Monkeypox appears to be spreading from person to person in England, the UK Health Security Agency (UKHSA) said on Wednesday.
The usually mild viral disease, which is endemic in west and central Africa, is understood to spread through close contact. Until early May, cases rarely cropped up outside Africa and were typically linked to travel to there.
The current outbreak is the first time that the virus has been passed from person to person in England where travel links to an endemic country have not been identified,” the agency said.
According to the UKHSA, the majority of cases in the United Kingdom – 132 – are in London, and 111 cases are known to be in gay, bisexual, or other men who have sex with men. Only two cases are in women.
Recent foreign travel to a number of different countries in Europe within 21 days of symptom onset has been reported by 34 confirmed cases, or about 18 percent of the 190 cases of the disease that have been confirmed by the United Kingdom as of May 31.
So far, the UKHSA has identified links to gay bars, saunas and the use of dating apps in Britain and abroad.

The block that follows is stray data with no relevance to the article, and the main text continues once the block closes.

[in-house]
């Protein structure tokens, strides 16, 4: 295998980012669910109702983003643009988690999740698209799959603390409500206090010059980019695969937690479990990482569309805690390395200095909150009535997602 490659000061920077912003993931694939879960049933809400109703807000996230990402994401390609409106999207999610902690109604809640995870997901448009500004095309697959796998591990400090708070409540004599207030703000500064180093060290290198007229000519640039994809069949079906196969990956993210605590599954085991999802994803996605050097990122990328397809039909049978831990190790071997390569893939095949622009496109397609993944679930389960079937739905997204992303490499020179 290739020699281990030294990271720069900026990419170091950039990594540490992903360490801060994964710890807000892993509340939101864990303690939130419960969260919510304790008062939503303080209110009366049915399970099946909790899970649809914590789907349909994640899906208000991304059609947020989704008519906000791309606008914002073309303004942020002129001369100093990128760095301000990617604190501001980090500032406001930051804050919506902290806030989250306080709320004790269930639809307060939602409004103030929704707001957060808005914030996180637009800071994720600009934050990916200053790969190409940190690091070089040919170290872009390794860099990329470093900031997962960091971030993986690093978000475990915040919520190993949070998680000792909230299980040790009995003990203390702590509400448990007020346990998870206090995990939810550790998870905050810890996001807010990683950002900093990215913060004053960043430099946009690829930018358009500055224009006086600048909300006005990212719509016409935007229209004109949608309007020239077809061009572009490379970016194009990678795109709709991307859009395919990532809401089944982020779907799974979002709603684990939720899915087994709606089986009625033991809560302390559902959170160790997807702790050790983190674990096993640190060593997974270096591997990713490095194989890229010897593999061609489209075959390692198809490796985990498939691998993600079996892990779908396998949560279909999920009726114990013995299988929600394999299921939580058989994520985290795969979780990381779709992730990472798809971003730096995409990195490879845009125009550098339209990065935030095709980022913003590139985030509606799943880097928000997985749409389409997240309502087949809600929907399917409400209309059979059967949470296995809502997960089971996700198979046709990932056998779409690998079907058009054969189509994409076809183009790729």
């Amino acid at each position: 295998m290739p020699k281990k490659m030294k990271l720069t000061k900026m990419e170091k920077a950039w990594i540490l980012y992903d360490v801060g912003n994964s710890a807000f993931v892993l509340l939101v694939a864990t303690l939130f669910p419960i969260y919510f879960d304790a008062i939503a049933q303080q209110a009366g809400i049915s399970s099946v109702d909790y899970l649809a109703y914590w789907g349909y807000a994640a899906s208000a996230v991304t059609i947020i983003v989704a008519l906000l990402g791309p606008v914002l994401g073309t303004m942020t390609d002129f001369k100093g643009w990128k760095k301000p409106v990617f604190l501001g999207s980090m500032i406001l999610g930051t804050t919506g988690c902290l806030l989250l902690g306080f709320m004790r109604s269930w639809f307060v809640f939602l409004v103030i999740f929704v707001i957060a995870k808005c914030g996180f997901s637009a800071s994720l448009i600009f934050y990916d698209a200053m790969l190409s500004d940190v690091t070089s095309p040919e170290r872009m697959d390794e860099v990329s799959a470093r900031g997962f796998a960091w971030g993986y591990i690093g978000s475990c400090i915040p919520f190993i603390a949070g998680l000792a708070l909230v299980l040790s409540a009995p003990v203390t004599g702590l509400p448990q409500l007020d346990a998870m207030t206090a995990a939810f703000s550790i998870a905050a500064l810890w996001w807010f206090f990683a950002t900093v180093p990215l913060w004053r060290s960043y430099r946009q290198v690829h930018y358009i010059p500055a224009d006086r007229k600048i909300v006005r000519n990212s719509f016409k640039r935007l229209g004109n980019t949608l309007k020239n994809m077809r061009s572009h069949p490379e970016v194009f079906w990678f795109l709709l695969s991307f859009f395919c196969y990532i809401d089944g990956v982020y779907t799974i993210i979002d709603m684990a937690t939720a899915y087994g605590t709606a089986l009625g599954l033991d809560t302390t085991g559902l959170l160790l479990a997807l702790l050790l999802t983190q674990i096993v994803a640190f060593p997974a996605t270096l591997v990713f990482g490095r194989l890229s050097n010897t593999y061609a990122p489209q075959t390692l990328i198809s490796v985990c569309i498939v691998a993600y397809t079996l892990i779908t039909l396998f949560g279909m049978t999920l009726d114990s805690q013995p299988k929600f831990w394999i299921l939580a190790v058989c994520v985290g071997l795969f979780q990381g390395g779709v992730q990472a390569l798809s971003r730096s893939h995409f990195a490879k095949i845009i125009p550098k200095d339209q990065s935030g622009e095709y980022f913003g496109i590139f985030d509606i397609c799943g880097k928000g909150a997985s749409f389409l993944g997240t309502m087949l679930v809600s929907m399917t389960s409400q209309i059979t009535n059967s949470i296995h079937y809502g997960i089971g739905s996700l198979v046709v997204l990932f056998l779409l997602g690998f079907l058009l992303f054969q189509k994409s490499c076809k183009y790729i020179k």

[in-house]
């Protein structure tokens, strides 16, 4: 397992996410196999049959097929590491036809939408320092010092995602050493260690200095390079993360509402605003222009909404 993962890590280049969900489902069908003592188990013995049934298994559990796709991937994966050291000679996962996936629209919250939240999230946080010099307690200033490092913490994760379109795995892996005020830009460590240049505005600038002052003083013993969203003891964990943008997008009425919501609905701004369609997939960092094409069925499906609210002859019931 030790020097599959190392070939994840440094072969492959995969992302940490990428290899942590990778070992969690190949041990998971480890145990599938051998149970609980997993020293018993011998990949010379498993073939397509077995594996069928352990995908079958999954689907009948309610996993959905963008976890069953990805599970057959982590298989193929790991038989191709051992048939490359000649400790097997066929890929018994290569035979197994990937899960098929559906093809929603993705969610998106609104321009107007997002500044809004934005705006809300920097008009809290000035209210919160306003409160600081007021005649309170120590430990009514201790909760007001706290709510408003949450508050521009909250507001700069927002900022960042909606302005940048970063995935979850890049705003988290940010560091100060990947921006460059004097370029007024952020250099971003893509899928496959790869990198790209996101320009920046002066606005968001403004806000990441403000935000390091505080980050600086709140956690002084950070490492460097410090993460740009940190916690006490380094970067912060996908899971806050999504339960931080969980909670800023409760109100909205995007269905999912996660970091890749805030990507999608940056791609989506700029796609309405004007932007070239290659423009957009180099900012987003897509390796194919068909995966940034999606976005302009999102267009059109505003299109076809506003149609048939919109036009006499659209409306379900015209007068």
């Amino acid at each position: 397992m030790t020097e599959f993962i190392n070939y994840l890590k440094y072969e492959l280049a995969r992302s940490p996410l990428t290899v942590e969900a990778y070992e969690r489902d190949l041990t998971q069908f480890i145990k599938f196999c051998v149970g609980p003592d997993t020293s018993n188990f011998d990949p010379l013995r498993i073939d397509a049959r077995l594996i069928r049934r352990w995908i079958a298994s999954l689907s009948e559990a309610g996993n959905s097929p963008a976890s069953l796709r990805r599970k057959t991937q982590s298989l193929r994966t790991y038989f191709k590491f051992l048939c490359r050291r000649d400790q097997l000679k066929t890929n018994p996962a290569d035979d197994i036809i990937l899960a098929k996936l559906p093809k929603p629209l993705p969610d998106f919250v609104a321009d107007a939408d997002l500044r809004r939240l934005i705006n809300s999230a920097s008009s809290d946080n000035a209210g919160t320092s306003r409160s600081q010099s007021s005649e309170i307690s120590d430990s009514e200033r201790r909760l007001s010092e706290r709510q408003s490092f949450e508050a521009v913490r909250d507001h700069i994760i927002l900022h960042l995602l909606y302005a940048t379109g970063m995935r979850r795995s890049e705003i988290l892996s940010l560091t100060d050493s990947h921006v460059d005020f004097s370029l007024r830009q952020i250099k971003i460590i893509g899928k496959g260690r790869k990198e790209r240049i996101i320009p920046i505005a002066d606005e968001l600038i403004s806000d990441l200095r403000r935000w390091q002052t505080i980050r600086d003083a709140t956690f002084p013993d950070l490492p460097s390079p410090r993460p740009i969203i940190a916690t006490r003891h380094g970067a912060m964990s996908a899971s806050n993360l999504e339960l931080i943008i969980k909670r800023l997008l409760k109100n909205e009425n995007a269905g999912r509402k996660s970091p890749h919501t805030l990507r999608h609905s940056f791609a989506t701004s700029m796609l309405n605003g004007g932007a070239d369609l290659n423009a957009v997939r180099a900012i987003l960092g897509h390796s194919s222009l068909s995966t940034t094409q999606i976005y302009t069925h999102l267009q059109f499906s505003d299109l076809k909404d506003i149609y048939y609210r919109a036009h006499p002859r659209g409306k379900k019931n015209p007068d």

“Investigations continue but currently no single factor or exposure that links the cases has been identified,” the agency cautioned.
Cases of monkeypox continue to rise outside Africa. On Wednesday, the World Health Organization said it had so far received reports of more than 550 confirmed cases of the viral disease from 30 countries outside of Africa.
Monkeypox typically causes flu-like symptoms and pus-filled skin lesions that usually resolve on their own within weeks, but can kill a small fraction of those infected.
UK health authorities are offering Bavarian Nordic’s vaccine, Imvanex, to contacts of confirmed or suspected cases.